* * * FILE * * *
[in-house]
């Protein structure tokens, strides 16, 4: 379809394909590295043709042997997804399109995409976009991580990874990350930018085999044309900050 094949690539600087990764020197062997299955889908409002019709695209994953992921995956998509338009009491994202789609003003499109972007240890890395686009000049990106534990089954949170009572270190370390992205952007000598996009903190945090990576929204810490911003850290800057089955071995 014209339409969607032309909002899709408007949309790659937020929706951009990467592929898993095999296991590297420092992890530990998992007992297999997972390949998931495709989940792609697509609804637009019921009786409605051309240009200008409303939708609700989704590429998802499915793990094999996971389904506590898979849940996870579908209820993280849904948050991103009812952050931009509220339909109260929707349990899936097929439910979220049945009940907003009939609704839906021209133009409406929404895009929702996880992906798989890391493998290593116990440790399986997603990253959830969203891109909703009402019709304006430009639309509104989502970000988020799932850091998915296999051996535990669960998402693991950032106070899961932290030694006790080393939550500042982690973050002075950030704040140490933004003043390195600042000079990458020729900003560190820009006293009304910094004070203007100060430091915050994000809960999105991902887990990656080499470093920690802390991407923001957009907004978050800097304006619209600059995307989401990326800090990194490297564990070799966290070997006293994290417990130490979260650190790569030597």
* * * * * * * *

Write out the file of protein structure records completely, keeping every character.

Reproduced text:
[in-house]
């Protein structure tokens, strides 16, 4: 379809394909590295043709042997997804399109995409976009991580990874990350930018085999044309900050 094949690539600087990764020197062997299955889908409002019709695209994953992921995956998509338009009491994202789609003003499109972007240890890395686009000049990106534990089954949170009572270190370390992205952007000598996009903190945090990576929204810490911003850290800057089955071995 014209339409969607032309909002899709408007949309790659937020929706951009990467592929898993095999296991590297420092992890530990998992007992297999997972390949998931495709989940792609697509609804637009019921009786409605051309240009200008409303939708609700989704590429998802499915793990094999996971389904506590898979849940996870579908209820993280849904948050991103009812952050931009509220339909109260929707349990899936097929439910979220049945009940907003009939609704839906021209133009409406929404895009929702996880992906798989890391493998290593116990440790399986997603990253959830969203891109909703009402019709304006430009639309509104989502970000988020799932850091998915296999051996535990669960998402693991950032106070899961932290030694006790080393939550500042982690973050002075950030704040140490933004003043390195600042000079990458020729900003560190820009006293009304910094004070203007100060430091915050994000809960999105991902887990990656080499470093920690802390991407923001957009907004978050800097304006619209600059995307989401990326800090990194490297564990070799966290070997006293994290417990130490979260650190790569030597």